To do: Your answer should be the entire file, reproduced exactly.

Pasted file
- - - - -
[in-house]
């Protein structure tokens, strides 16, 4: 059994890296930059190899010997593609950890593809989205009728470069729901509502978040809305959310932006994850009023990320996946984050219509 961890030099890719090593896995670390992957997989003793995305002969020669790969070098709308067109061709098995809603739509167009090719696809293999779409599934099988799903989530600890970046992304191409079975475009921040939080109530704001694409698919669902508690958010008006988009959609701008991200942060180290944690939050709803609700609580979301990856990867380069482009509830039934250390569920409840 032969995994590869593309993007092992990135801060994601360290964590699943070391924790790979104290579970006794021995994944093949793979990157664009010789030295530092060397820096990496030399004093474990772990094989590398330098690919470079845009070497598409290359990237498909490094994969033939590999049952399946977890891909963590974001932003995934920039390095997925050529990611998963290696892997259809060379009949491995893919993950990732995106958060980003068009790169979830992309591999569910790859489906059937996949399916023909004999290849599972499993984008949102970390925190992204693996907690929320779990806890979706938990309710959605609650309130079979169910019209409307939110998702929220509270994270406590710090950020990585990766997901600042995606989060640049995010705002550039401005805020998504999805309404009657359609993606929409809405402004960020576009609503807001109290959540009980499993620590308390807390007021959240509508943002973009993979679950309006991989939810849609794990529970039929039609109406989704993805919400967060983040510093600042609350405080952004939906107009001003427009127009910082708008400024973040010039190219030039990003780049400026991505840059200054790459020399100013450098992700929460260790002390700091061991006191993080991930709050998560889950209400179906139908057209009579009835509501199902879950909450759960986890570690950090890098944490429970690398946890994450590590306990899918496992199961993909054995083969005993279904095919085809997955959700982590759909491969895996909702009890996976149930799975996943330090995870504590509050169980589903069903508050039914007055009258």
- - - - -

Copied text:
[in-house]
């Protein structure tokens, strides 16, 4: 059994890296930059190899010997593609950890593809989205009728470069729901509502978040809305959310932006994850009023990320996946984050219509 961890030099890719090593896995670390992957997989003793995305002969020669790969070098709308067109061709098995809603739509167009090719696809293999779409599934099988799903989530600890970046992304191409079975475009921040939080109530704001694409698919669902508690958010008006988009959609701008991200942060180290944690939050709803609700609580979301990856990867380069482009509830039934250390569920409840 032969995994590869593309993007092992990135801060994601360290964590699943070391924790790979104290579970006794021995994944093949793979990157664009010789030295530092060397820096990496030399004093474990772990094989590398330098690919470079845009070497598409290359990237498909490094994969033939590999049952399946977890891909963590974001932003995934920039390095997925050529990611998963290696892997259809060379009949491995893919993950990732995106958060980003068009790169979830992309591999569910790859489906059937996949399916023909004999290849599972499993984008949102970390925190992204693996907690929320779990806890979706938990309710959605609650309130079979169910019209409307939110998702929220509270994270406590710090950020990585990766997901600042995606989060640049995010705002550039401005805020998504999805309404009657359609993606929409809405402004960020576009609503807001109290959540009980499993620590308390807390007021959240509508943002973009993979679950309006991989939810849609794990529970039929039609109406989704993805919400967060983040510093600042609350405080952004939906107009001003427009127009910082708008400024973040010039190219030039990003780049400026991505840059200054790459020399100013450098992700929460260790002390700091061991006191993080991930709050998560889950209400179906139908057209009579009835509501199902879950909450759960986890570690950090890098944490429970690398946890994450590590306990899918496992199961993909054995083969005993279904095919085809997955959700982590759909491969895996909702009890996976149930799975996943330090995870504590509050169980589903069903508050039914007055009258």